Federal agencies Regulation

Judge dismisses lawsuit against ‘2-for-1’ Executive Order on federal regulations

White House

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Washington — A federal judge has dismissed a lawsuit challenging President Donald Trump’s “2-for-1” deregulatory Executive Order, ruling that the plaintiffs have not shown how the order would harm their organizations or members.

However, Judge Randolph D. Moss of the U.S. District Court for the District of Columbia states in his decision that Public Citizen, the Natural Resources Defense Council and the Communication Workers of America could have the proper standing to challenge the order in the future.

The order, issued Jan. 30, 2017, called for federal agencies to eliminate two existing regulations for every one introduced. The White House clarified in a guidance memo three days later that the order would apply only to “significant regulatory action” – those with an estimated “annual effect on the economy” of $100 million or more.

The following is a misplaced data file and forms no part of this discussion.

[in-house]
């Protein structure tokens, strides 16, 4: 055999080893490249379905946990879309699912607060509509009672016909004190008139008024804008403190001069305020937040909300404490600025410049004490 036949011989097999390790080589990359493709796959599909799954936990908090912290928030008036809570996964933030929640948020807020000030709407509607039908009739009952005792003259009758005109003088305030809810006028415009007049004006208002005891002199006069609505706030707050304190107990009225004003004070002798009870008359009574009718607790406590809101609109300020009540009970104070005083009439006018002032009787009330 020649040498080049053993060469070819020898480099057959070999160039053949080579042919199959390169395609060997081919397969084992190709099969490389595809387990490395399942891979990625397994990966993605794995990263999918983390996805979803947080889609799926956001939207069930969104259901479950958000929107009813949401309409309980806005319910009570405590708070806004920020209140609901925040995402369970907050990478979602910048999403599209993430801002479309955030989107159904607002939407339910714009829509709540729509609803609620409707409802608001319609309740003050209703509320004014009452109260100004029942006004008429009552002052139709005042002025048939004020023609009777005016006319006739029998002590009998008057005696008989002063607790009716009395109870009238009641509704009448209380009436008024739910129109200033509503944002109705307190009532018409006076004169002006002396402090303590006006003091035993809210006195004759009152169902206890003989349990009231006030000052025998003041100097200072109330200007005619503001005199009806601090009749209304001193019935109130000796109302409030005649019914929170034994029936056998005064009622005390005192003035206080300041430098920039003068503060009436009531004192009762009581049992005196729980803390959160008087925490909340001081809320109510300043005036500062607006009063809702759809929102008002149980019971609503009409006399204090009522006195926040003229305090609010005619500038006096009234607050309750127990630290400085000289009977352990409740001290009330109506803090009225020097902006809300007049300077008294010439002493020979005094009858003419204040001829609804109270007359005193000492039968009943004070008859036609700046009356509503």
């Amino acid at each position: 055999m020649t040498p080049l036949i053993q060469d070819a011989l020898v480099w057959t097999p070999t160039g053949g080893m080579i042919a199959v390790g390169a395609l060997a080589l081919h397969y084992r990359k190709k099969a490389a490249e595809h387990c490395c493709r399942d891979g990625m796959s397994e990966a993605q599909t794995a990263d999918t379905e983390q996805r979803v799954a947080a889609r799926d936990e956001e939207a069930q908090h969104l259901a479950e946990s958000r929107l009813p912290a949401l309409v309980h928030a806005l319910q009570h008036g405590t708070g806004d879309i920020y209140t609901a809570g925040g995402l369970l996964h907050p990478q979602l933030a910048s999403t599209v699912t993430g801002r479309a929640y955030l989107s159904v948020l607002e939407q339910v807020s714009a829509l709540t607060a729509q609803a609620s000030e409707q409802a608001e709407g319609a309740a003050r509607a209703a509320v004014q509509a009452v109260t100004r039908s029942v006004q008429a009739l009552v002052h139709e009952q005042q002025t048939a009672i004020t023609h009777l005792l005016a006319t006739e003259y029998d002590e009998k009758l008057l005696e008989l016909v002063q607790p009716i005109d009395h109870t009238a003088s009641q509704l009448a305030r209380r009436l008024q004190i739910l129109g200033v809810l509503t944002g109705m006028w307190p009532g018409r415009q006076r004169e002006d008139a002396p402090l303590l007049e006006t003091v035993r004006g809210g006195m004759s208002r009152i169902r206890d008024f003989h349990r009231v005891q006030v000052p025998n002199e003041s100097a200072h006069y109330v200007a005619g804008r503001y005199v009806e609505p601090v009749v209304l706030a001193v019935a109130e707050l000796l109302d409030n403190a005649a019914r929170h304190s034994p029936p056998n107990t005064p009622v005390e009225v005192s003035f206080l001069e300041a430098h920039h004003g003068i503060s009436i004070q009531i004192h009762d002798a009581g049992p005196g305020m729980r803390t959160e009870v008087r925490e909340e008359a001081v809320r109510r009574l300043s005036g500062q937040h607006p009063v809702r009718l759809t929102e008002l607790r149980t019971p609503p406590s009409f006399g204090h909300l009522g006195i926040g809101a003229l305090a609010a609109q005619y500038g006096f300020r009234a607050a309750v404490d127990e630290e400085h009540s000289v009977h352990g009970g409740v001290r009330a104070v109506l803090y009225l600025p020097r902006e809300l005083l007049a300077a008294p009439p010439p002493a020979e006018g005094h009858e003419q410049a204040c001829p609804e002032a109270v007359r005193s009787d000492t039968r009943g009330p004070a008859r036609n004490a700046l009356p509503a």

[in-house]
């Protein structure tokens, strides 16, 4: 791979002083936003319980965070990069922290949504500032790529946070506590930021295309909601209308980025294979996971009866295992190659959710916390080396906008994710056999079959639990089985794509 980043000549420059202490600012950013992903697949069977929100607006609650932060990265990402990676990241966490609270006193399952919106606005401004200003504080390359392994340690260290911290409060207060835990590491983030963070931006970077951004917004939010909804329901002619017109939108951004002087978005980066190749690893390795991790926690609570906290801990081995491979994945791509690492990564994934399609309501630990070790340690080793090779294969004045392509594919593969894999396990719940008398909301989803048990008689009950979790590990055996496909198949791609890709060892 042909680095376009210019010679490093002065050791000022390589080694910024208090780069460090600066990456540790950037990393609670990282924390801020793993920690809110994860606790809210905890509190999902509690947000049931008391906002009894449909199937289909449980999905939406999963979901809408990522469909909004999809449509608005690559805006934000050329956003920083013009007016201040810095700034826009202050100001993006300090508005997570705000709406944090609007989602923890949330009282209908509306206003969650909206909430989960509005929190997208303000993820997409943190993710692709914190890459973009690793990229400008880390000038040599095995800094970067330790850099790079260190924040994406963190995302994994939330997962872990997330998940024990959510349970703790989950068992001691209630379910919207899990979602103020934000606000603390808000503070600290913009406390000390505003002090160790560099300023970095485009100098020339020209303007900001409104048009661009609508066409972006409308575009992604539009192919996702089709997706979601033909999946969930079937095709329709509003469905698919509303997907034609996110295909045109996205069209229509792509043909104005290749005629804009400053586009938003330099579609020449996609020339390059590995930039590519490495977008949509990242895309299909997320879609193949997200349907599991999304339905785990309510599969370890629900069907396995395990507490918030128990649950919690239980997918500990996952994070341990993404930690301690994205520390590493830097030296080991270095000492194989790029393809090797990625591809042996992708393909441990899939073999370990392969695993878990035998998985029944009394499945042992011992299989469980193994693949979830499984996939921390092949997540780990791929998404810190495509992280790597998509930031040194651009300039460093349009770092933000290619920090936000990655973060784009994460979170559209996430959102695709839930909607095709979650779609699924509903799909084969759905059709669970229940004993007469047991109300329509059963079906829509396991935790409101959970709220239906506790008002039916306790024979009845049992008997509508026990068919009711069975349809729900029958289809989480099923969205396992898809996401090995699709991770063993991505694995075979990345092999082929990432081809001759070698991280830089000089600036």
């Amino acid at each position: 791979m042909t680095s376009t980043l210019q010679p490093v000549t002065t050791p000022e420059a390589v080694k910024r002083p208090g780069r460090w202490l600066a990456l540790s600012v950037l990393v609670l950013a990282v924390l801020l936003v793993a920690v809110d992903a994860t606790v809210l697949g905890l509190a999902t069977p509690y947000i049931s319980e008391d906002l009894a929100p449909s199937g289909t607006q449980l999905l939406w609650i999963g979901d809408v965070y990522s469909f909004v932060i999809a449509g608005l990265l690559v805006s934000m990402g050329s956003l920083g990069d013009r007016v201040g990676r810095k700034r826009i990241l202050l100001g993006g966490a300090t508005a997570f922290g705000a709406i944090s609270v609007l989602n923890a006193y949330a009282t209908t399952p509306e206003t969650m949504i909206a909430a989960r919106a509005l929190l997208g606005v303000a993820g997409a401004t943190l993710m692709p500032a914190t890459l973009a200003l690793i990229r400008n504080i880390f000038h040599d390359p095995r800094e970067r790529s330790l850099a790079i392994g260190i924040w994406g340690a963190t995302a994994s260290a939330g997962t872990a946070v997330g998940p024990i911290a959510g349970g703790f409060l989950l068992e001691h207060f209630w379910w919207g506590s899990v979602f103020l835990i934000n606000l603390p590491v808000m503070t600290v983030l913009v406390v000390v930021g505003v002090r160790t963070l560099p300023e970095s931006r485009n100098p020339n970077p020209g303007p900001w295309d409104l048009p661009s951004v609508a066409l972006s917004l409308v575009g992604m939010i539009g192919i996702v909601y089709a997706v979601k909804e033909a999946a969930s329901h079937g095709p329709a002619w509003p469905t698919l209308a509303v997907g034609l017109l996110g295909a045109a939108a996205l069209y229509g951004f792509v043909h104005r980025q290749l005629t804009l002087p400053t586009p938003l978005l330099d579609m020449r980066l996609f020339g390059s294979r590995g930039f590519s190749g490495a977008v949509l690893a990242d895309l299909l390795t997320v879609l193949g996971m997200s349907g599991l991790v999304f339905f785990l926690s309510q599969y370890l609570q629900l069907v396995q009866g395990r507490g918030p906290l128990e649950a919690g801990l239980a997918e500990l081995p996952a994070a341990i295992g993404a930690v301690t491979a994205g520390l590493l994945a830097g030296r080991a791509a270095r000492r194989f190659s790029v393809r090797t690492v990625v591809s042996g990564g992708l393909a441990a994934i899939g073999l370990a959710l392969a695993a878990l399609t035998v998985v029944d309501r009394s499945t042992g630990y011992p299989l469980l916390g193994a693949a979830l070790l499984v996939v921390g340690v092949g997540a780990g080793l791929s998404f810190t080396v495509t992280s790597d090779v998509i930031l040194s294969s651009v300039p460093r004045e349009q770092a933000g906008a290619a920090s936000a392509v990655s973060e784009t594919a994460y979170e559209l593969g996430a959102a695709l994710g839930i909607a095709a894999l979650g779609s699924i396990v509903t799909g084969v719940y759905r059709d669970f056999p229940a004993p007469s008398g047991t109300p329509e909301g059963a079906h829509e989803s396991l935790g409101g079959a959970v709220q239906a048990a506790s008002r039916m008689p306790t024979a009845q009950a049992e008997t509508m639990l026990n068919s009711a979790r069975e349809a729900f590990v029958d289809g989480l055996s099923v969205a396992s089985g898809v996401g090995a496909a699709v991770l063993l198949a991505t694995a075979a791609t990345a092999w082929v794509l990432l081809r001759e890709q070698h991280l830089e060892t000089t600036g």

The groups filed their lawsuit Feb. 8, 2017, claiming the order “exceeds President Trump’s constitutional authority, violates his duty under the Take Care Clause of the Constitution, and directs federal agencies to engage in unlawful actions that will harm countless Americans, including plaintiffs’ members.” The plaintiffs got their day in court Aug. 10.

“President Trump’s deregulatory Executive Order aims to empower big business to pollute, cheat, rip off, endanger, discriminate and price gouge free from governmental restrictions,” Public Citizen President Robert Weissman said in a Feb. 26 press release. “Unfortunately, the court concluded that Public Citizen and colleague groups did not have standing to challenge the order at this time. But our members are being hurt right now by Trump’s order, and the order is impeding our ability to advocate.”

The Trump administration’s most recent regulatory agenda, released Dec. 14, touts a “3-for-1” plan, stating that “agencies plan to finalize three deregulatory actions for every new regulatory action in [fiscal year] 2018.”

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